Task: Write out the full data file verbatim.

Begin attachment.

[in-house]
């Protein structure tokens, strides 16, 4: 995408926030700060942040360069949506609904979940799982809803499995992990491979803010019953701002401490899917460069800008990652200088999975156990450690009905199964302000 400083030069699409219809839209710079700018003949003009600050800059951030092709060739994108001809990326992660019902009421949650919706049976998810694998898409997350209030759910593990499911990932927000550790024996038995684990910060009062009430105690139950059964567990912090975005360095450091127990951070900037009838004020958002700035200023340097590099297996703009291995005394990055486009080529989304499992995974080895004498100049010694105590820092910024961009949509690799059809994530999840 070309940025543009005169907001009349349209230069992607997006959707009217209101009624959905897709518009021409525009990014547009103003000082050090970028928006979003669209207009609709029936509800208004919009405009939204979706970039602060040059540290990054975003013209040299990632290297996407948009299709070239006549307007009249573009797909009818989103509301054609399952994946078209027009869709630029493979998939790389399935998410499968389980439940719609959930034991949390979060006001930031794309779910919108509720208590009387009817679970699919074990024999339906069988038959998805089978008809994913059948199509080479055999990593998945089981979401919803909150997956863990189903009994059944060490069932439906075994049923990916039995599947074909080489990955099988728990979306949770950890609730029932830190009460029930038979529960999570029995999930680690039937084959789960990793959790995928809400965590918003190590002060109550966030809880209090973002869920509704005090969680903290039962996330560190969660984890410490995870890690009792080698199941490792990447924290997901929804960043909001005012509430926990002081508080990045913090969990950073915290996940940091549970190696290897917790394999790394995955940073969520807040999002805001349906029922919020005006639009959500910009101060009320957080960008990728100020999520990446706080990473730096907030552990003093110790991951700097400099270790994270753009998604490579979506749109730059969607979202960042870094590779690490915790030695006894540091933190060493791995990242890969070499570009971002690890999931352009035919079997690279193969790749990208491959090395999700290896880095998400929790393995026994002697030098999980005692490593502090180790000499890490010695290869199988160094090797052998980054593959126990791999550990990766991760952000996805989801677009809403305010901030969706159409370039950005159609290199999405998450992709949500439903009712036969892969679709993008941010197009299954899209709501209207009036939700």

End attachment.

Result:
[in-house]
């Protein structure tokens, strides 16, 4: 995408926030700060942040360069949506609904979940799982809803499995992990491979803010019953701002401490899917460069800008990652200088999975156990450690009905199964302000 400083030069699409219809839209710079700018003949003009600050800059951030092709060739994108001809990326992660019902009421949650919706049976998810694998898409997350209030759910593990499911990932927000550790024996038995684990910060009062009430105690139950059964567990912090975005360095450091127990951070900037009838004020958002700035200023340097590099297996703009291995005394990055486009080529989304499992995974080895004498100049010694105590820092910024961009949509690799059809994530999840 070309940025543009005169907001009349349209230069992607997006959707009217209101009624959905897709518009021409525009990014547009103003000082050090970028928006979003669209207009609709029936509800208004919009405009939204979706970039602060040059540290990054975003013209040299990632290297996407948009299709070239006549307007009249573009797909009818989103509301054609399952994946078209027009869709630029493979998939790389399935998410499968389980439940719609959930034991949390979060006001930031794309779910919108509720208590009387009817679970699919074990024999339906069988038959998805089978008809994913059948199509080479055999990593998945089981979401919803909150997956863990189903009994059944060490069932439906075994049923990916039995599947074909080489990955099988728990979306949770950890609730029932830190009460029930038979529960999570029995999930680690039937084959789960990793959790995928809400965590918003190590002060109550966030809880209090973002869920509704005090969680903290039962996330560190969660984890410490995870890690009792080698199941490792990447924290997901929804960043909001005012509430926990002081508080990045913090969990950073915290996940940091549970190696290897917790394999790394995955940073969520807040999002805001349906029922919020005006639009959500910009101060009320957080960008990728100020999520990446706080990473730096907030552990003093110790991951700097400099270790994270753009998604490579979506749109730059969607979202960042870094590779690490915790030695006894540091933190060493791995990242890969070499570009971002690890999931352009035919079997690279193969790749990208491959090395999700290896880095998400929790393995026994002697030098999980005692490593502090180790000499890490010695290869199988160094090797052998980054593959126990791999550990990766991760952000996805989801677009809403305010901030969706159409370039950005159609290199999405998450992709949500439903009712036969892969679709993008941010197009299954899209709501209207009036939700």